Well, this is a little good news.
The move to end the nonsense on America’s college campuses is spreading from state to state.
Unfortunately, I’m not talking about turning our colleges back to places for academic excellence and away from liberal indoctrination. That’s going to continue, I’m sure.
Campus Reform is reporting that Florida has now joined 21 states in introducing legislation that clamps down on the so-called “free speech zones.”
The “Campus Free Expression Act,” filed in mid-December by State Senator Dennis Baxley and State Representative Bob Rommel, would restrict federally funded institutions of higher education from designating any area of campus as a “free speech zone.”
“Kids today…are being taught that it is wrong to express any views that may be controversial or don’t agree with the majority.” Tweet This
If passed, the bill would prohibit colleges and universities from imposing blanket restrictions on speech in outdoor areas of campus, defining those areas as “traditional public forums” open to anybody wishing to use them for free expression, as long as “the person’s conduct is lawful and does not materially and substantially disrupt the functioning of the public institution of higher education.”
This is one of those things you’d think the First Amendment had already taken care of, but with the introduction of Antifa, and all the butthurt liberal professors infesting campuses, some of the most basic rights of conservative thinkers have been ignored.
What we’ve seen in the recent past is that when conservatives come to speak on a campus, they’re shouted down by the delicate millennials, so wrapped up in this notion that what they learned over the internet from their bedrooms at their parents’ homes, to what is ladled into their brains by their liberal professors is all there is to know. Introducing another point of view disrupts their carefully cultivated worldview.
Yeah. That stops, too.
The legislation introduced in Florida also addresses what they call the “heckler’s veto” – those who seek to shout out and otherwise disrupt invited speakers on campuses – by proposing a $100,000 fine for the first offense, plus court costs and attorney fees.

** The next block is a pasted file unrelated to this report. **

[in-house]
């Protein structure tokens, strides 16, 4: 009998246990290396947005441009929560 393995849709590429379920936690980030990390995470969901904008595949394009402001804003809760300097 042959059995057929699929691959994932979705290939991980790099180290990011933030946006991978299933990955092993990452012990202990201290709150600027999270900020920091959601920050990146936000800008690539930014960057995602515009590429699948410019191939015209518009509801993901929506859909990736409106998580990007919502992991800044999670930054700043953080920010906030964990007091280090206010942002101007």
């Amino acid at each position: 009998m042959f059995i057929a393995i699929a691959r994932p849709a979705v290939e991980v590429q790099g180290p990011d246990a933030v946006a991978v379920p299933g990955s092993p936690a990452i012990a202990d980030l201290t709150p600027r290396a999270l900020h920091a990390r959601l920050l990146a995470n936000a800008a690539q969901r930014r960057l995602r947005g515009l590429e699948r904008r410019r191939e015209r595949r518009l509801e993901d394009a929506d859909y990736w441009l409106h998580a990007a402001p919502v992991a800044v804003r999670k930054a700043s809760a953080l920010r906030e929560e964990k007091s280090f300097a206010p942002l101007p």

Now, there have been some speakers so loathsome, they shouldn’t have been invited, to begin with, because, frankly, what they propose as normal is a dangerous toxin introduced into the bloodstream of the public.
White Nationalist, Richard Spencer, who saw a scheduled speaking engagement at the University of Florida cancelled last year, would be a good example.
Rommel told The Tampa Bay Times that the bill was not written in response to the Richard Spencer event at the University of Florida in October, saying it was based on model legislation crafted by the Foundation for Individual Rights in Education long before the Spencer controversy.
“Now we’re cordoning people off into little squares, into free speech zones,” Baxley added. “It is a growing concern that we’re dissolving into a very narrow view of the world that has to be politically correct to a certain standard, and if you have anything to say that’s not in that little square, then the new tactic is not to debate you, but to silence you.”
Rommel isn’t alone in his concerns for how the free exchange of ideas has been squelched on college campuses.
Hans von Spakovsky, a senior legal fellow with the Heritage Foundation applauded the legislation.
“Too many administrators and too many students today seem to have the same view towards speech that the Soviet Union had towards dissenters from their communist ideology—any speech that differs from whatever the prevailing orthodoxy and politically correct ideology is on campus must be banned,” Spakovsky stated. “They have no appreciation for the rights protected under the First Amendment.”
“Restricting such speech to only a limited space is the very antithesis of what universities are supposed to do. It is a betrayal of their fundamental purpose,” he argued. “Kids today grow up in K-12 schools and then colleges with severe, restrictive speech codes in place. They are being taught that it is wrong to express any views that may be controversial or don’t agree with the majority.”
And he made another very pertinent point.
These little college tyrants and oppressors of free speech will go out into the world and take that attitude with them into the different fields they cover. What effect will that have on our future society, if we don’t teach them to handle opposing views, maturely, now?
When Florida’s legislative session begins on January 9, this bill will be one that is considered.
Of the 21 states where the legislation has already been introduced, I’m happy to say that my state, North Carolina, is one of 7 that have already passed the bill into state law (along with Virginia, Tennessee, Utah, and Colorado), so if a Ben Shapiro or even an Ann Coulter wants to speak at one of the campuses in North Carolina, their right to speak and be heard is protected.
Maybe if this catches on, there will be enough places for kids to go and learn where they might actually benefit from hearing something outside of the echo chamber.